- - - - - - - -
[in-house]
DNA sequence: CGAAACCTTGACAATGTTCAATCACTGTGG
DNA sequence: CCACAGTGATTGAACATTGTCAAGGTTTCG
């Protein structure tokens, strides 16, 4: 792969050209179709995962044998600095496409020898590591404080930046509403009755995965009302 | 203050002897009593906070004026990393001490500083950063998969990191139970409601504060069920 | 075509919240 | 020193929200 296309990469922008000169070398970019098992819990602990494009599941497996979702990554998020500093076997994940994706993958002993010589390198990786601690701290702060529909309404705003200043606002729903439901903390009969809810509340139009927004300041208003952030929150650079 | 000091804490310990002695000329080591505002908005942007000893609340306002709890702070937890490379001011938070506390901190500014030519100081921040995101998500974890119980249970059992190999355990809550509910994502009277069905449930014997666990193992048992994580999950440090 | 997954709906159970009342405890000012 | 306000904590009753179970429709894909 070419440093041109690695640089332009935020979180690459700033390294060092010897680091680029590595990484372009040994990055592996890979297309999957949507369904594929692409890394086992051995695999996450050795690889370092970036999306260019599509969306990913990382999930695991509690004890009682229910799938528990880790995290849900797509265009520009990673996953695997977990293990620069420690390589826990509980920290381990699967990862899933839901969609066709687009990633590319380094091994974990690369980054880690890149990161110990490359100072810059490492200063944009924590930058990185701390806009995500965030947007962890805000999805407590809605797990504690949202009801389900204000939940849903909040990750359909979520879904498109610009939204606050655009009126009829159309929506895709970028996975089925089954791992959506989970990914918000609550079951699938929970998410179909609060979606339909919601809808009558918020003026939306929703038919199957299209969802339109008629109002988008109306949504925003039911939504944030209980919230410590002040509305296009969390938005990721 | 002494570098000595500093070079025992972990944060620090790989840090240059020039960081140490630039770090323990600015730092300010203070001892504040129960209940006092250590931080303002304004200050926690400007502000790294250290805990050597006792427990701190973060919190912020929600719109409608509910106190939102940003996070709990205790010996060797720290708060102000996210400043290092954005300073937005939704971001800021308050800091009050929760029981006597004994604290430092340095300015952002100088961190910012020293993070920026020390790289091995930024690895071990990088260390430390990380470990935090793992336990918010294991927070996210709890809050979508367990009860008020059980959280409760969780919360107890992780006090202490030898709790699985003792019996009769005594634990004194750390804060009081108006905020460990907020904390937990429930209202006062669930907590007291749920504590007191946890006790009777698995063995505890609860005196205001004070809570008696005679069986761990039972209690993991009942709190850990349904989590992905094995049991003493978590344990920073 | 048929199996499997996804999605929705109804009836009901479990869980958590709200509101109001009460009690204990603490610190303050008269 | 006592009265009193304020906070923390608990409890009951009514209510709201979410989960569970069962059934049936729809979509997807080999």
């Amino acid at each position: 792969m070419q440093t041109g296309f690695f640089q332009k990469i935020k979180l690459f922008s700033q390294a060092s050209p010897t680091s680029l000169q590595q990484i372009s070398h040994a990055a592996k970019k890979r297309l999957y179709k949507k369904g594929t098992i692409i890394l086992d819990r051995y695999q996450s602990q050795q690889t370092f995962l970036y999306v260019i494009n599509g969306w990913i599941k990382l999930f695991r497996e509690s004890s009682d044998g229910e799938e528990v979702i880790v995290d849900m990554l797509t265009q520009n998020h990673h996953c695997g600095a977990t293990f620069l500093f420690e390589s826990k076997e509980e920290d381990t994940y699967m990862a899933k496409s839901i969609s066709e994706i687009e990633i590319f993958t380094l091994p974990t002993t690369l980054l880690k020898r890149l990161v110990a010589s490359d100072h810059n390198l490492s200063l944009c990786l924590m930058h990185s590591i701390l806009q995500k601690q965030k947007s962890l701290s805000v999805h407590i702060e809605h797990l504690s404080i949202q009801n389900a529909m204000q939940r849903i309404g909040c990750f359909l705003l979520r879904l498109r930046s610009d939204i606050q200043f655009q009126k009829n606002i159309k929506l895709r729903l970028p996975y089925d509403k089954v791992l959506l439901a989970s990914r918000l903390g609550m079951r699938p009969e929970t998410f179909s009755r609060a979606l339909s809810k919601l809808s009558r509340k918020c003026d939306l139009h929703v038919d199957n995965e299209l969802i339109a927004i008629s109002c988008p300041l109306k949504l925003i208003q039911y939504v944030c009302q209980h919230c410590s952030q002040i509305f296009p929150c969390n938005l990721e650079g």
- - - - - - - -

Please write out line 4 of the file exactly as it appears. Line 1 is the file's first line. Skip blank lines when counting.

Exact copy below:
């Protein structure tokens, strides 16, 4: 792969050209179709995962044998600095496409020898590591404080930046509403009755995965009302 | 203050002897009593906070004026990393001490500083950063998969990191139970409601504060069920 | 075509919240 | 020193929200 296309990469922008000169070398970019098992819990602990494009599941497996979702990554998020500093076997994940994706993958002993010589390198990786601690701290702060529909309404705003200043606002729903439901903390009969809810509340139009927004300041208003952030929150650079 | 000091804490310990002695000329080591505002908005942007000893609340306002709890702070937890490379001011938070506390901190500014030519100081921040995101998500974890119980249970059992190999355990809550509910994502009277069905449930014997666990193992048992994580999950440090 | 997954709906159970009342405890000012 | 306000904590009753179970429709894909 070419440093041109690695640089332009935020979180690459700033390294060092010897680091680029590595990484372009040994990055592996890979297309999957949507369904594929692409890394086992051995695999996450050795690889370092970036999306260019599509969306990913990382999930695991509690004890009682229910799938528990880790995290849900797509265009520009990673996953695997977990293990620069420690390589826990509980920290381990699967990862899933839901969609066709687009990633590319380094091994974990690369980054880690890149990161110990490359100072810059490492200063944009924590930058990185701390806009995500965030947007962890805000999805407590809605797990504690949202009801389900204000939940849903909040990750359909979520879904498109610009939204606050655009009126009829159309929506895709970028996975089925089954791992959506989970990914918000609550079951699938929970998410179909609060979606339909919601809808009558918020003026939306929703038919199957299209969802339109008629109002988008109306949504925003039911939504944030209980919230410590002040509305296009969390938005990721 | 002494570098000595500093070079025992972990944060620090790989840090240059020039960081140490630039770090323990600015730092300010203070001892504040129960209940006092250590931080303002304004200050926690400007502000790294250290805990050597006792427990701190973060919190912020929600719109409608509910106190939102940003996070709990205790010996060797720290708060102000996210400043290092954005300073937005939704971001800021308050800091009050929760029981006597004994604290430092340095300015952002100088961190910012020293993070920026020390790289091995930024690895071990990088260390430390990380470990935090793992336990918010294991927070996210709890809050979508367990009860008020059980959280409760969780919360107890992780006090202490030898709790699985003792019996009769005594634990004194750390804060009081108006905020460990907020904390937990429930209202006062669930907590007291749920504590007191946890006790009777698995063995505890609860005196205001004070809570008696005679069986761990039972209690993991009942709190850990349904989590992905094995049991003493978590344990920073 | 048929199996499997996804999605929705109804009836009901479990869980958590709200509101109001009460009690204990603490610190303050008269 | 006592009265009193304020906070923390608990409890009951009514209510709201979410989960569970069962059934049936729809979509997807080999």